In general, IT PMOs can count on using PMO metrics that cover three essential categories: strategy, process, and deliverables. IT PMO metrics should be defined both for the department as a whole and for each new project. 

The metrics are used for creating smarter goal benchmarks for improvement later on. They also gauge progress against past performance. IT PMO metrics, in particular, offer additional insight into how the department functions in comparison to other departments so that executives can be sure their relative success is on par with the rest of the organization’s standards. 

What are the IT PMO best practices you need to know?

  • 1. Focus on hiring talent that is highly skilled and collaborative. While the former has historically been the only top recruitment priority, studies and anecdotal evidence found in modern texts such as Brotopia by Emily Chang provide a strong case for myth-busting the ‘lone wolf’ ideal in IT. 
  • 2. Have a continuous growth mindset. Not only is an IT PMO responsible for daily operations and big-picture goals, but they are also responsible for implementing helpful changes along the way. These changes can be small or large, but they must all align with strategy, be monitored for effectiveness, and be adjusted as needed.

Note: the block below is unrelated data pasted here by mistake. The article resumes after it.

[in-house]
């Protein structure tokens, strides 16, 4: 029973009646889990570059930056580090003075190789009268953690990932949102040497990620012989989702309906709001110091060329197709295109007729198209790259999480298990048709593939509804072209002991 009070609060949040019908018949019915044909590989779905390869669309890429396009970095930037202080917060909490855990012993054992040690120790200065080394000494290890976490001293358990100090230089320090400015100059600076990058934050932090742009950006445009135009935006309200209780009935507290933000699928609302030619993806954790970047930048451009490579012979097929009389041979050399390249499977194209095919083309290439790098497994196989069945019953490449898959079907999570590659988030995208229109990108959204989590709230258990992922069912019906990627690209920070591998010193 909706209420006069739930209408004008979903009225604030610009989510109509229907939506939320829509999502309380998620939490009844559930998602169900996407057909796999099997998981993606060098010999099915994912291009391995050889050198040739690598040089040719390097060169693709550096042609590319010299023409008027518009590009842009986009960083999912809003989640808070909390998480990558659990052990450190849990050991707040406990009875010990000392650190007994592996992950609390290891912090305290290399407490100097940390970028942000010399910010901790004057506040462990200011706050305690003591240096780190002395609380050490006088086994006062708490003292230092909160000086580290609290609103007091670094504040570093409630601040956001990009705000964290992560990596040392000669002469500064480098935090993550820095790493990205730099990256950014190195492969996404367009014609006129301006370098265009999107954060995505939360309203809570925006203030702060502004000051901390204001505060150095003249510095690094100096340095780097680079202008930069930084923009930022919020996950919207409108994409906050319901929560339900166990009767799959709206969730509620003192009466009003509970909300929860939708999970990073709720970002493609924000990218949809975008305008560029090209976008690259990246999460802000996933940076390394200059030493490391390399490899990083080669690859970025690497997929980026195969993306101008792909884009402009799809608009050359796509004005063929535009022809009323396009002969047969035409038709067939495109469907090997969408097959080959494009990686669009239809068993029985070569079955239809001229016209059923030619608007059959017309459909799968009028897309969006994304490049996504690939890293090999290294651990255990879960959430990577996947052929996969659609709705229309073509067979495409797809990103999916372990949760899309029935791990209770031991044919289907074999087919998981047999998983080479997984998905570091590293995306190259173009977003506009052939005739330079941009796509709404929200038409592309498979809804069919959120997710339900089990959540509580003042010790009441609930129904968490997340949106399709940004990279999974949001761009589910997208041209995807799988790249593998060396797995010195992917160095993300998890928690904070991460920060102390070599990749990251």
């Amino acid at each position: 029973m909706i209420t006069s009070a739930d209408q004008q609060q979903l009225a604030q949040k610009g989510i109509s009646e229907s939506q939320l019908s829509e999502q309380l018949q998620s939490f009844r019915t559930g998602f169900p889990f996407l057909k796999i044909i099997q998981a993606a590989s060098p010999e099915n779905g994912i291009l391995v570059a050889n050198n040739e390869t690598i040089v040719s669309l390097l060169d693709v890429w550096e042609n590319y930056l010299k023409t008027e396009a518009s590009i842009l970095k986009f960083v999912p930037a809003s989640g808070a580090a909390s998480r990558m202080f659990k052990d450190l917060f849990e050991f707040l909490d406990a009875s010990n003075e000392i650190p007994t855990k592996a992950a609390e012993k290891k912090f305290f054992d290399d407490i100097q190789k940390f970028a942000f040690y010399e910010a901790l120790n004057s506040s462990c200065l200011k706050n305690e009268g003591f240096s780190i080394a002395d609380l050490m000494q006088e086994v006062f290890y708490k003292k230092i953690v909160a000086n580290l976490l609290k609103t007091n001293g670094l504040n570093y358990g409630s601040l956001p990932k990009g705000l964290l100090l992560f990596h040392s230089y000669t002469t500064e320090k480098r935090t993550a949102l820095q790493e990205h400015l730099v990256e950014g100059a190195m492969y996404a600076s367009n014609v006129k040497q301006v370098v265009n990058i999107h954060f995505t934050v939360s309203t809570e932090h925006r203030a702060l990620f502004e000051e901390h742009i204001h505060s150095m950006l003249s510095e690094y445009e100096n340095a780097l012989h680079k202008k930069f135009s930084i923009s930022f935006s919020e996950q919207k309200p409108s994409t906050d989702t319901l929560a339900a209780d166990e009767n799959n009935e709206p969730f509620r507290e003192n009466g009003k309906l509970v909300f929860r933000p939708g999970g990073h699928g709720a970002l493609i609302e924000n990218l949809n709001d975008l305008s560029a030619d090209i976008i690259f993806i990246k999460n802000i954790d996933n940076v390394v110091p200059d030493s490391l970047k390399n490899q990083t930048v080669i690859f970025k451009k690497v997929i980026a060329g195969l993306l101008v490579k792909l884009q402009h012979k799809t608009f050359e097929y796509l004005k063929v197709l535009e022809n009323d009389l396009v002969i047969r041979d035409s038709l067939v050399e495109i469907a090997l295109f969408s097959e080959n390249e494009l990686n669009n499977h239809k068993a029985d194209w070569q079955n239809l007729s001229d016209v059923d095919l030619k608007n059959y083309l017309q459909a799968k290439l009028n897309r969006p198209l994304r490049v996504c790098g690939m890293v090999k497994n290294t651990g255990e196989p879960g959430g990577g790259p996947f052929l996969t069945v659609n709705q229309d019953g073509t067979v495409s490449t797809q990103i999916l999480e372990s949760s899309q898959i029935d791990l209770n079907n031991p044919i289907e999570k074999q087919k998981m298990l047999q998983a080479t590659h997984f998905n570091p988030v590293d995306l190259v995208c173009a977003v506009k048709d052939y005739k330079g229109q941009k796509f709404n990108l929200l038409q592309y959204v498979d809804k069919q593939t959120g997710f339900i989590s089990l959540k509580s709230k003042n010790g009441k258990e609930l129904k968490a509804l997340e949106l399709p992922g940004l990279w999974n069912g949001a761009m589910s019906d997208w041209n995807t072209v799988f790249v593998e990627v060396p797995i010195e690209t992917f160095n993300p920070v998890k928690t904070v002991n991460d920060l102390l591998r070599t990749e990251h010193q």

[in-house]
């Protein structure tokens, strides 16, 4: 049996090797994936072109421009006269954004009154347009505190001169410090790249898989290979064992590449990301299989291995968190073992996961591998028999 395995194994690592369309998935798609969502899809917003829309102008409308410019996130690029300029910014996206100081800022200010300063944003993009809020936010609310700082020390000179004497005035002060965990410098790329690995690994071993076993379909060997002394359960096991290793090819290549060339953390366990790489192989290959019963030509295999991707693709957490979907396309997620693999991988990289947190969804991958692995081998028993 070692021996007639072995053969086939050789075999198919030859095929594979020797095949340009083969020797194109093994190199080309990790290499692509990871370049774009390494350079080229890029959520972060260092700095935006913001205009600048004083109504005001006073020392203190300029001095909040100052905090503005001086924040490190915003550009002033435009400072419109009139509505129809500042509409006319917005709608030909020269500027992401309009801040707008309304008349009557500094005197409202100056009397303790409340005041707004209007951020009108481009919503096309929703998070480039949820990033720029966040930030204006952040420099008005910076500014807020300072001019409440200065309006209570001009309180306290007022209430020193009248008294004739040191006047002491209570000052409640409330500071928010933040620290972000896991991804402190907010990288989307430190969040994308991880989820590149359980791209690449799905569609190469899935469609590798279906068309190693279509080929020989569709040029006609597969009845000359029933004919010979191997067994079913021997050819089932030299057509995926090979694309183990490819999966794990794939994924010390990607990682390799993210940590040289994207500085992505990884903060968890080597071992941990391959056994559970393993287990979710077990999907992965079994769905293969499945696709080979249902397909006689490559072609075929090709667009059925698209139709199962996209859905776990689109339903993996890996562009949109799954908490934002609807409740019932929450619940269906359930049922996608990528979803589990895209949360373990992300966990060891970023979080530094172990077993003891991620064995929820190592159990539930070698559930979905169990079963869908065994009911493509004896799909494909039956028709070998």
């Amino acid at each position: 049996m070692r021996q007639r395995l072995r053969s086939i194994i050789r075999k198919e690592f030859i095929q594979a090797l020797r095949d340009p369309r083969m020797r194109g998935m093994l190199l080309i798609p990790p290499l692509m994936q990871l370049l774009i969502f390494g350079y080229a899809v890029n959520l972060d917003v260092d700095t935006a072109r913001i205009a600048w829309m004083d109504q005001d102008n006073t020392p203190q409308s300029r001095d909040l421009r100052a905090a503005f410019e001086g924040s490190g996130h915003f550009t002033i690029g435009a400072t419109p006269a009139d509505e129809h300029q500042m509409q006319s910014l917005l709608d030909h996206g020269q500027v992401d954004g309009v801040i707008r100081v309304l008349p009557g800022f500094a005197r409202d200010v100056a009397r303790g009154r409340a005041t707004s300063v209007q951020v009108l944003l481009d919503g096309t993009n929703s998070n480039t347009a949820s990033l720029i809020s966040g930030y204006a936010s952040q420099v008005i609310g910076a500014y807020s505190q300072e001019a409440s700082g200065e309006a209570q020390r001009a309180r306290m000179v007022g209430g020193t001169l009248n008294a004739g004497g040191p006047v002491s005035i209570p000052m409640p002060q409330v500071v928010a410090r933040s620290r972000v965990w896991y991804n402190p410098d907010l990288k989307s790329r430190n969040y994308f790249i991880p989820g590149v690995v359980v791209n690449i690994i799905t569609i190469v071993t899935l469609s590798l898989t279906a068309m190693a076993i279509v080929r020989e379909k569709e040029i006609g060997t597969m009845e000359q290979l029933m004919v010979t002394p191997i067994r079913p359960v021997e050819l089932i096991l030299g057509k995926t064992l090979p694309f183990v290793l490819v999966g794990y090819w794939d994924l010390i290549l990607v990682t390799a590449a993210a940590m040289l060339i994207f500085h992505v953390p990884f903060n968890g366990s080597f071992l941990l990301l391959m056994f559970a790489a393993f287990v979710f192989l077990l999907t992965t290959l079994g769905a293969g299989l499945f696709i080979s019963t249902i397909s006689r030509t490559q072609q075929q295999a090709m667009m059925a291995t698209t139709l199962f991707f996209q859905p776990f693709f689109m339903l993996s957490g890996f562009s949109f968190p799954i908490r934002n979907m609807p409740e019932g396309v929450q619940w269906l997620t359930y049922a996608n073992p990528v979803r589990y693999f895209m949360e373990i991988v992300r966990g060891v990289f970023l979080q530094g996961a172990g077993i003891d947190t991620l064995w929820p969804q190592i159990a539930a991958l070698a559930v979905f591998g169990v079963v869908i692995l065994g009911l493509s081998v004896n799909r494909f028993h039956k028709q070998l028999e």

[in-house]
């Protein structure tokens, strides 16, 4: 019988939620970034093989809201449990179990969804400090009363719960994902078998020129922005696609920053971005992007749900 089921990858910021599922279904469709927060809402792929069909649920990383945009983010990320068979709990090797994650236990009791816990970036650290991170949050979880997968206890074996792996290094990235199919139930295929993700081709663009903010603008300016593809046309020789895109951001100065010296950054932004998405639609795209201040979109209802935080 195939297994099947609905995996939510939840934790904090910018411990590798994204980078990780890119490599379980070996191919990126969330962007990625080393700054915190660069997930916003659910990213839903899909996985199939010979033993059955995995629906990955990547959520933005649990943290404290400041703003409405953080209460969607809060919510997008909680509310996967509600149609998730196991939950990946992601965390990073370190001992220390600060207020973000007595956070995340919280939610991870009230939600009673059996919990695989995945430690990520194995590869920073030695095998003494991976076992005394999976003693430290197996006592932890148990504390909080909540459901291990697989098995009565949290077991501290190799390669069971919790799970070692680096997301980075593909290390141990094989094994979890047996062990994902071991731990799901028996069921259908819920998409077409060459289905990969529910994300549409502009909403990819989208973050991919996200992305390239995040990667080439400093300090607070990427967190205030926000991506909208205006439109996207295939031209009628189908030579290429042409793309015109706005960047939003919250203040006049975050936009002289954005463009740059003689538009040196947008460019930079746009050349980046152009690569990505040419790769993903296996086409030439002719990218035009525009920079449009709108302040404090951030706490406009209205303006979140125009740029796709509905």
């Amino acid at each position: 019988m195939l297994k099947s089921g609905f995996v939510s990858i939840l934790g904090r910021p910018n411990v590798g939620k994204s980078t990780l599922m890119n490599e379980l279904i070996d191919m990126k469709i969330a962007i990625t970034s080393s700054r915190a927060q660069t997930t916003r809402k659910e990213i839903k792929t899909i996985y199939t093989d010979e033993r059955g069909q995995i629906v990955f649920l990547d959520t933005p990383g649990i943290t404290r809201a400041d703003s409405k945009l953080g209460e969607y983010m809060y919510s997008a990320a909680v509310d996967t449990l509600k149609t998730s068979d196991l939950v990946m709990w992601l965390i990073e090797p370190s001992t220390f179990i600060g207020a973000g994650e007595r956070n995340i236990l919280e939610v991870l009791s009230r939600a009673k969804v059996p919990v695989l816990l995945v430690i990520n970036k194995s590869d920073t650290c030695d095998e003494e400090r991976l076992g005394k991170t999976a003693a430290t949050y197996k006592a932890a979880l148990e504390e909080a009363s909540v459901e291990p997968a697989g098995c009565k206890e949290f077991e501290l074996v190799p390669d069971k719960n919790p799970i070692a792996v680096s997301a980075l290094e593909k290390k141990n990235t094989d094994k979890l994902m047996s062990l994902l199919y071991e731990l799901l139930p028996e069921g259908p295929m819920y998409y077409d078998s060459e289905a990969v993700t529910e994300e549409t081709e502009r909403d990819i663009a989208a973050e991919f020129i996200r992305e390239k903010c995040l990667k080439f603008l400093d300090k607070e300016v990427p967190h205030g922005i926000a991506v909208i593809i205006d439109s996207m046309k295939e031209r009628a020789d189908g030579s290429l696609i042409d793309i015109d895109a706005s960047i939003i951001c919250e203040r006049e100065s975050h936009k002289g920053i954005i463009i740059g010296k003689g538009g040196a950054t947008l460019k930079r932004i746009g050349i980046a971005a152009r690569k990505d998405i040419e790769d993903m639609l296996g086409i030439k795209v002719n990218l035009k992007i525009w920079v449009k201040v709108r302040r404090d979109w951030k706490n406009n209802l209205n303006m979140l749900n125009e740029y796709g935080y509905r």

• 3. Educate other departments and executives on IT projects. Helping other decision-makers understand what your department does and how it affects the greater ecosystem of your organization can go a long way towards improved collaboration long-term. The key is to strike a balance between empowering your audience and talking down to them about the more technical aspects. 
  • 4. Be proactive at every level. Look ahead for ways to improve repeatable tasks. Forecast potential project delays or resource depletion before they come up. Anything the IT PMO can do now to mitigate risk and delays will pay off in dividends almost immediately.